Later: HERE'S the ships list of the Berlin. Otrembas start at 701. Look at the professions on that ship, and the full load of passengers. It was late in the season, but people came anyway.
Friday, August 11, 2017
Ok, so Fran was a Zenner, and she married Bernie Weber. Just keep that thought; we'll get back to it, promise.
Now, this week, Larry found another genealogy website with a new old photo that we hadn't seen before--this time, it's three men in front of a garage, in Pierz:
It says John Weber, Alfred Dietz and Louie Gottwalt in about 1934.
Could be the same place, right? I mean, they repaired and sold tires, and gas, looks like. Frank says it's now Red's Auto.
About the first paragraph up there--Fran and Bernie Weber? Bernie was John Weber's son, so they were Frank's Uncle Bernie and Aunt Fran.
Now here's some frosting on the cake--If you peruse Franks page, you'll read about a couple by the name of Young:
"Rosetta [Frank's mom] lived with Mabel Young. Clarence and Mabel Young came from Illinois with the last name “Younger”, but changed their name as they no longer wanted to be associated with their cousins Cole Younger and Cole’s brothers Jim, John and Bob (Jesse James cohorts)". There's much more about Jesse James and the Younger gang. Fascinating, huh?
Oh MAN I'm glad Larry's back online! 😊
Posted by Marlys Sebasky at 9:01 PM
Thursday, August 3, 2017
With any luck at all, our buddy Larry will get his new (to him) computer up and running shortly. It's been a long time since we've posted anything, and alas, the computer may not inspire any new HH research, it'll just be nice to have him back online ☺
Posted by Marlys Sebasky at 2:45 PM
Tuesday, May 2, 2017
"It's here! It's pretty--deckle edge! And just a little menacing--all those knives! It's migrating all over my house, spawning like pink gremlins, and I am so happy! If you like stories about fine dining brigades, and heavy metal line cooks, and warehouse squats, and lonesome farmers who drink beer for breakfast, and backwoods hippie life, and head cheese and well-pounding projects, oh, and bleach, butter, bread, and why the hell after moving on you should ever move back home, then this book's for you. On sale everywhere May 16, but preorders get it to you quicker. Thank you to my family for enduring me as I wrote this book, and thank you to all the people in it who--one way or another--altered my course. So proud to know you".
Pretty proud to claim YOU too, Amy!
Saturday, March 4, 2017
Over the years we've been publishing Hesch History, we've been introduced to Buckman/Pierz/Morrison county personalities that mom & dad would have known. Or, names I heard as kid--like Suess, Hurrle, Denzen, Kappes, Dengel...and this family, the Stepans. Here's how they relate, from a post in 2014.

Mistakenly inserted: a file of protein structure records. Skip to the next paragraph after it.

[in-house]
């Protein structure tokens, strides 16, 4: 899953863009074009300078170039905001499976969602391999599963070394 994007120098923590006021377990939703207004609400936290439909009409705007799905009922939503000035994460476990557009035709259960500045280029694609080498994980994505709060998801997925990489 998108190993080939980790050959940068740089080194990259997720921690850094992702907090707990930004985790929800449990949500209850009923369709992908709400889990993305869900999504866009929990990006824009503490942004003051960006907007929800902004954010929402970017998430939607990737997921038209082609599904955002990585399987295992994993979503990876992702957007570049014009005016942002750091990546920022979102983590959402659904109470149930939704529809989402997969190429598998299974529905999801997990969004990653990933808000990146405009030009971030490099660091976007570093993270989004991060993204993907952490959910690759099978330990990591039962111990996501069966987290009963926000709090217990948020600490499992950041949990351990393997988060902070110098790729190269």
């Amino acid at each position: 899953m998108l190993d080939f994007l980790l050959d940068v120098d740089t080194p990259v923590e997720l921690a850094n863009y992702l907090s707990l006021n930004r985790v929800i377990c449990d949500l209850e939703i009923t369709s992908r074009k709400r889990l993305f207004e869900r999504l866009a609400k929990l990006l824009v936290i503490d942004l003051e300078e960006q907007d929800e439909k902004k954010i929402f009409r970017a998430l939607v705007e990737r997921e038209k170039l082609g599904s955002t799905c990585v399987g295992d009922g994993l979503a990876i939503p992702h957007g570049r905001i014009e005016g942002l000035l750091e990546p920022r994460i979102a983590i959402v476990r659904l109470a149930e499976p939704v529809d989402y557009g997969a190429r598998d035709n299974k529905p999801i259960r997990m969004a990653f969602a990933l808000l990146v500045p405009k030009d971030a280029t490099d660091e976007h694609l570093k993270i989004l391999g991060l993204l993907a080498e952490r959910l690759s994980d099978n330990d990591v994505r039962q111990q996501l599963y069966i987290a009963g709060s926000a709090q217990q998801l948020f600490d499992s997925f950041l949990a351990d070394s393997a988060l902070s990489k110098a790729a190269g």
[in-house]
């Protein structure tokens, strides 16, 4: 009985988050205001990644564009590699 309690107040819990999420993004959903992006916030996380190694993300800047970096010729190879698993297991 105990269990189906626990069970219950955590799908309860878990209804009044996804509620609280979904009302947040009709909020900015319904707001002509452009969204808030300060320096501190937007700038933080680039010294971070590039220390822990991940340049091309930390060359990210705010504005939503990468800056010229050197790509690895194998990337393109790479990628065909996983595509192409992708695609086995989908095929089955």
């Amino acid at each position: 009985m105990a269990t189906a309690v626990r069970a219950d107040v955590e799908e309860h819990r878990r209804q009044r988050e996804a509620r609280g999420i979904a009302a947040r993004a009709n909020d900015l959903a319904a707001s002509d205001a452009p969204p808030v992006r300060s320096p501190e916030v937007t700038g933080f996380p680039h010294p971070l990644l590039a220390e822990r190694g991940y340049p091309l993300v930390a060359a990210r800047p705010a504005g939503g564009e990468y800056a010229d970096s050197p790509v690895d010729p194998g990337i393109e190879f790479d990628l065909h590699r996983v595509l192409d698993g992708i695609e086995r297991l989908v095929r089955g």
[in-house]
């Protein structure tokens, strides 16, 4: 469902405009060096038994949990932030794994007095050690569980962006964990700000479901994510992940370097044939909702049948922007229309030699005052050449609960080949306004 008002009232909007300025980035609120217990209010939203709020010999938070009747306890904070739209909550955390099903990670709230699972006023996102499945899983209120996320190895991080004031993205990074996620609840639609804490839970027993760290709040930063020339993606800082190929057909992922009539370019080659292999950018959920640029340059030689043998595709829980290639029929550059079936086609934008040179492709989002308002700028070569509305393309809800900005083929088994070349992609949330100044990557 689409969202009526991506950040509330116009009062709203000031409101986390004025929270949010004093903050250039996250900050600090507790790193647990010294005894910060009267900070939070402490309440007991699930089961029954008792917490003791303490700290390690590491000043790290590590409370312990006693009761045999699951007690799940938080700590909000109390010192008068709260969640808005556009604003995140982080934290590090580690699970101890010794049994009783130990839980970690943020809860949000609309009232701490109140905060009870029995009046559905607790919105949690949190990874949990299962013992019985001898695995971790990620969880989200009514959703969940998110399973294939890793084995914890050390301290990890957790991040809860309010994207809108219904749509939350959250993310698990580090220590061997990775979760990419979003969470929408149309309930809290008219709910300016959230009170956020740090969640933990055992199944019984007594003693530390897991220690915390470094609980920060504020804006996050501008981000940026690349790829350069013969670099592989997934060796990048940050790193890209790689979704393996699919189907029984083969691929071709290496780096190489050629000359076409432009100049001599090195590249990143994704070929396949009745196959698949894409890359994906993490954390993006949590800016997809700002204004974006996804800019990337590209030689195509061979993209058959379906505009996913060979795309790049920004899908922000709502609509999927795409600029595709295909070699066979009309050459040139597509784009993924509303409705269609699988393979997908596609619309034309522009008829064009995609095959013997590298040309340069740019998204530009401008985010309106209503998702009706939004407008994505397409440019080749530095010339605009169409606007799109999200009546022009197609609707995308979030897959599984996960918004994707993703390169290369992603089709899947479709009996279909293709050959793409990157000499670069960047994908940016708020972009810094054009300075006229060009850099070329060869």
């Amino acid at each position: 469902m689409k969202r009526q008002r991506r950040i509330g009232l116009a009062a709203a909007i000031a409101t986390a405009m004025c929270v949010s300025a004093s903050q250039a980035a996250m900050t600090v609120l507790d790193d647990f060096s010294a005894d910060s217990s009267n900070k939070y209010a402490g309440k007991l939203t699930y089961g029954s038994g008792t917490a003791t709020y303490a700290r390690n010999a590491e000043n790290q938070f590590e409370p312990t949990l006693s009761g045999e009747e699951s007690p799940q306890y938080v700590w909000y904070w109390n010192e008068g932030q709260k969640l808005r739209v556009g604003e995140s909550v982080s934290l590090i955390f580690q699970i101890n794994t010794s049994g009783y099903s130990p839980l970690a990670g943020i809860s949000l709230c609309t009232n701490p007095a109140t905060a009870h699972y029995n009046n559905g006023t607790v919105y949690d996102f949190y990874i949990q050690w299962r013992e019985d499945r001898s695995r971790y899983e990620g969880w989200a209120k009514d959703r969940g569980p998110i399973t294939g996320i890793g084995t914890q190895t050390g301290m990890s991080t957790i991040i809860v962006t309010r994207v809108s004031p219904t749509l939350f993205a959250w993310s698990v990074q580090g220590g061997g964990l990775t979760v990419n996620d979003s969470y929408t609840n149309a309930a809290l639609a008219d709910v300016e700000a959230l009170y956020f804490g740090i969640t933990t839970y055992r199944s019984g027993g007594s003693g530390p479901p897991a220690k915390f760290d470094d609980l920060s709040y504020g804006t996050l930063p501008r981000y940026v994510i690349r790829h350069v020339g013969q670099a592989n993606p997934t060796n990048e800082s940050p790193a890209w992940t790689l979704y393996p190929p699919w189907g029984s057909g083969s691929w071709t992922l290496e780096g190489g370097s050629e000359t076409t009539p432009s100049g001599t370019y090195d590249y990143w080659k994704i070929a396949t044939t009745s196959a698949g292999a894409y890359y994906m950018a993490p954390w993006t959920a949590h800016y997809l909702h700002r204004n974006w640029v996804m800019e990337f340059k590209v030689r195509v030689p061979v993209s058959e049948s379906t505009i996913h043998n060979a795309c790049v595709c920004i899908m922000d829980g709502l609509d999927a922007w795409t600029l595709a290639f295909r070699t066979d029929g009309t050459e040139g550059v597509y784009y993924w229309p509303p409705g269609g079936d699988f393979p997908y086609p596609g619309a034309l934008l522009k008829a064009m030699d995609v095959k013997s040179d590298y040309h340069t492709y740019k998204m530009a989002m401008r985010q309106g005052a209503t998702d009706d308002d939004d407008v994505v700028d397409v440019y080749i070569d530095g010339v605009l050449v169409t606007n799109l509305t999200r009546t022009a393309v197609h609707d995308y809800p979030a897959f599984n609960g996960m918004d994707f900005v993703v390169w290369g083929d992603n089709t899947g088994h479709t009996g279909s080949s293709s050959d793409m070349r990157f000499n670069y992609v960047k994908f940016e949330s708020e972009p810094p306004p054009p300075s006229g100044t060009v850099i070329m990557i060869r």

In the last few years of his life, Ferdinand Stepan wrote letters about growing up in Buckman. We got to post one that mentioned Math Hesch, the reporter, 3 years ago. Read it again--he must have been fun to know ☺. I wish I had.
Ferdie was 97 and lived thru some amazing times, but I think it's never long enough. He'll be missed, I know.
Friday, January 27, 2017
Cruising along on my way to Little Falls last week, I was appreciating the smooth, well cleared winter road, and its efficient route past farms and thru towns. I figure most of Minnesota's rural roads are updated pioneer trails just because I like the idea. I can imagine making the trip home from town with a loaded wagon or sleigh--avoiding hills, and swamps, and deciding where to cross the creek, would be important.
Two articles from the Pierz Journal about roads: by 1912, there were many more automobiles using the farm roads, going faster than horses could, so roads needed grading and de-rutting. Up to that time, if a road was too pitted, a local farmer would do maintenance with a drag behind a team. But now it looks like townies got involved. This second article is fun because of all the people and places named. I'll add a 1912 plat map to see if we can figure where they meant. Click to enlarge 😏
(If you can't read the maps here, try the original plat book from Minnesota Reflections website. I set it to the Little Falls-Agram-Pierz townships page, but it reverts to the whole plat book. Click the townships on the right and be patient. Enlarge it there with the slider just above the map window, ok?)